Cat and bubbles may not be included.

Cat and bubbles may not be included.

The Perfect Character

This character is as rare as blue mushrooms growing on your head, and twice as yummy. Usually the secondary character who becomes a hero or heroine in the second book, they tend to have a hefty back-story artfully woven into the novel in bits and pieces. They will be good-looking, but not too good-looking, and everything you want in a hero, but not too much. In a word, flawed. These tend to become the characters the writer will think of with most fondness, They are most commonly found in the most angsty situations, offering much-needed back-up to the main character, or giving worthy advice in the middle of the plot twist. As they enjoy being in the centre of any tension-charged situation, these characters can often end up dead by book three, simply to pull out the emotions in the reader to urge on getting rid of the villains. *sniff*

The usual reaction to a character of this calibre.

The usual reaction to a character of this calibre.

So what do you think? What other characters could go up here, what have I missed? I’m sure there’s plenty more. 🙂

Keeper of Shadows is Heeeeeeeere!

Well, this is a turn up for the books! Another bad ‘book’ joke, I’m sorry. 😛 Amazon has published Keeper of Shadows a lot earlier than it was supposed to go up, so you can officially get your copy now! Just scroll down to find out a little more about the book. And if you do pick it up, thank you so much for your support, and I hope you really enjoy it. 🙂 ❤

Keeper of Shadows

The year is 2038.

Feoran has followed through on his promise to enslave humanity, and humanity is being crushed under his oppression. Anyone who rebels is sent to the Factory.

Until one woman, Psyche Tawton, decides to run.

And she will prove his undoing.

Psyche leads an everyday life—well, for someone alive in the era of the Clan’s long shadow. A single event involving her best friend and her friends’ vampire master puts her on a road to rebellion, causing a ripple that will change the course of history, and the lives of those she comes into contact with.

Then she meets Torolf.

A werewolf with a chequered past, Torolf is instantly intrigued when he lays eyes on the violet-eyed beauty, but the wolf within him cannot accept a human as his mate. But deciding whether they should give in to their desires is the least of their troubles, as Feoran sets them firmly in his sights and makes them the centrefold for his newest horrific campaign. Starting with her best friend sent over to the Factory.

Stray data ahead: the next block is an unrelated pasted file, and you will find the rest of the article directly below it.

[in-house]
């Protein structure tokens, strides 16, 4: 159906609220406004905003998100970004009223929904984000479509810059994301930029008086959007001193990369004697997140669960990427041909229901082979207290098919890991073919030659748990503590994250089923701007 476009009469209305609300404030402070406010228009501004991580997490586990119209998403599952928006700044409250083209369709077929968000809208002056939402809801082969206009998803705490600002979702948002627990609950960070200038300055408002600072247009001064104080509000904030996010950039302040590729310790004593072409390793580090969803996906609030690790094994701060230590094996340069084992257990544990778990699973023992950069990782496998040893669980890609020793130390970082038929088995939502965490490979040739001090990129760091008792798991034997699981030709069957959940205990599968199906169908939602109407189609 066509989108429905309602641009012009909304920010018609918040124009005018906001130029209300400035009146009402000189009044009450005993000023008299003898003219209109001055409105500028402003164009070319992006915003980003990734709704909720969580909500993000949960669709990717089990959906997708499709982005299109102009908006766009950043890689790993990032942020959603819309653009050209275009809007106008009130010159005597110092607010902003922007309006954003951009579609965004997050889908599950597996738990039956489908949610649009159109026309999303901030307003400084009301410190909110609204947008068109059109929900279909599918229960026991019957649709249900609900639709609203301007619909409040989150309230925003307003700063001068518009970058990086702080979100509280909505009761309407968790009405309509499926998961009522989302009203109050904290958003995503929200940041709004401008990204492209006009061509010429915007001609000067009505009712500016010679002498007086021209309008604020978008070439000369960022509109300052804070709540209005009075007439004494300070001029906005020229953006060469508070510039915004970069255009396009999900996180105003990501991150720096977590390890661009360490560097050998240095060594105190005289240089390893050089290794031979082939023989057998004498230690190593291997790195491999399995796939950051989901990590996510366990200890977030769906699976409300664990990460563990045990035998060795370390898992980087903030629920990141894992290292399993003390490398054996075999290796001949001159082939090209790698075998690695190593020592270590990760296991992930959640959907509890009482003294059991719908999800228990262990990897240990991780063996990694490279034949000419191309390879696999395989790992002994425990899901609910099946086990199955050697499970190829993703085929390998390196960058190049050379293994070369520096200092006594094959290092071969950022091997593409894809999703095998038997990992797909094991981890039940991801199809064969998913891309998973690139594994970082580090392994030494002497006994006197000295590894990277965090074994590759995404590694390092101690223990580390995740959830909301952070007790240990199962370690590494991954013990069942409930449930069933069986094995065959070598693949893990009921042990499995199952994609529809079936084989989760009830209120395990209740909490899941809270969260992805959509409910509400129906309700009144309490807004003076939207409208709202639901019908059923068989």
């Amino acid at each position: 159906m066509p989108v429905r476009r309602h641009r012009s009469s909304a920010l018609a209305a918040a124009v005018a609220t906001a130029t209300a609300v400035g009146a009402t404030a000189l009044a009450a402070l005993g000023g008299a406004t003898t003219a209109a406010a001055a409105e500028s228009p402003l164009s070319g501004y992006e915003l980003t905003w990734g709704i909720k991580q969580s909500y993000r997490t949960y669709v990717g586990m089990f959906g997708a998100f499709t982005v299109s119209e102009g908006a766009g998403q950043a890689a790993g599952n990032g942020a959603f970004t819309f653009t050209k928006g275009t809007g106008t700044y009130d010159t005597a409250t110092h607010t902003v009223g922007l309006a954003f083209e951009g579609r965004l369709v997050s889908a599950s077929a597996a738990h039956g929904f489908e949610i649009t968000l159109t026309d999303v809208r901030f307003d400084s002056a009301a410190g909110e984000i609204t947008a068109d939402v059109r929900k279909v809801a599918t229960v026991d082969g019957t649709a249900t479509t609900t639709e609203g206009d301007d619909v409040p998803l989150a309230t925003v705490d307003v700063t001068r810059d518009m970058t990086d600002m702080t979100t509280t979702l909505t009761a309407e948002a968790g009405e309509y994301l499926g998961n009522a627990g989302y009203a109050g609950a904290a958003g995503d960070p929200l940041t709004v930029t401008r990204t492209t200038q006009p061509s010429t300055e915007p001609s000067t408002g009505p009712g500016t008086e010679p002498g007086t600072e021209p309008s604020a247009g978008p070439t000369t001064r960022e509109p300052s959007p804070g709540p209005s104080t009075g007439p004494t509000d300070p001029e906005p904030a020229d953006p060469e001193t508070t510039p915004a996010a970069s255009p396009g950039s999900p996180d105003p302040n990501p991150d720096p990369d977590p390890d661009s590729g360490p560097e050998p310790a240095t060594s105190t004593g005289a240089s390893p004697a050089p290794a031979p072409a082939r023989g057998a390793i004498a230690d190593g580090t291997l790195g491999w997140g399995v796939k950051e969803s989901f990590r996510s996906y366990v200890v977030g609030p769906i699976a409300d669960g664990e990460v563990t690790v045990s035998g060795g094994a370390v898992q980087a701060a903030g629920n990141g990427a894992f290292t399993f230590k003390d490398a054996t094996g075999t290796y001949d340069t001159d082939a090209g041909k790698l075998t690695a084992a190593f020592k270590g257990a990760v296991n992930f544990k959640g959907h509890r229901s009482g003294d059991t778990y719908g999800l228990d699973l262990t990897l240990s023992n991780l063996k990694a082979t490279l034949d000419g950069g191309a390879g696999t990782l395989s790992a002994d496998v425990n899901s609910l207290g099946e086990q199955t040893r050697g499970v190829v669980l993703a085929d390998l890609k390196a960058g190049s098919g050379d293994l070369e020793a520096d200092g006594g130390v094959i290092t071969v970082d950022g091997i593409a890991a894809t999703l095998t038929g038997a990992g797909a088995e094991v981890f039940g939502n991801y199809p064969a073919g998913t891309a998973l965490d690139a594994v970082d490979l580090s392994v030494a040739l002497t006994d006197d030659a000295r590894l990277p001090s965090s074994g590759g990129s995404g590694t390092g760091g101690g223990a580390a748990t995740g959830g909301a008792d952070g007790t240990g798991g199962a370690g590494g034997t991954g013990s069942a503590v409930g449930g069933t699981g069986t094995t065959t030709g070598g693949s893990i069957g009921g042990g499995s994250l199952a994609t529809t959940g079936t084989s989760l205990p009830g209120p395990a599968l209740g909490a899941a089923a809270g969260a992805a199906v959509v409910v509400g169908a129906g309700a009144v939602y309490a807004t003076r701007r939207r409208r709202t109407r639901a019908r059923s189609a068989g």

With the help of Torolf, the other immortals, and the Human Rebellion, Psyche will be the catalyst for the most important change in human history  since the Clan took over. But she will also be the catalyst for her own fate, unlocking a secret about herself that is so destructive…

…it may kill her.

 

You can pick it up from these links here!

Amazon US http://goo.gl/Mj36b7
Amazon UK http://goo.gl/1muWSE
Amazon CAN http://goo.gl/scfXEW
Kobo http://goo.gl/F16OtD
Smashwords http://goo.gl/SUqYb2
Moon Rose Publishing http://goo.gl/3Qtyek

Just another Manic Monday!

Morning, folks! 😀 That’s right, Mondays on the blog are now officially Manic Mondays! That means anything goes, so hopefully it gives you a giggle on that most hated of all weekdays. Today we’re going to take a look at book covers, along with more gifs. Always the gifs.

Now, it goes without saying that you need to get a book cover professionally done when you write a book – and that doesn’t mean you need to spends hundreds of dollars or pounds, but simply make sure it’s done by someone who knows their way around photoshop AND knows what readers want to look for.

1. Have a clear idea of what you want.

As a cover designer myself, I’ve often been a little frustrated by authors coming to me with what I thought was a clear idea, and wanting it changed completely (not tweaked) halfway through. If you don’t have a clear idea, neither will your designer or your readers. Try taking a look at books in a similar genre to your own, and mark out what you like about different ones. This can help you to decide what you want on your own, and also let you see what’s popular.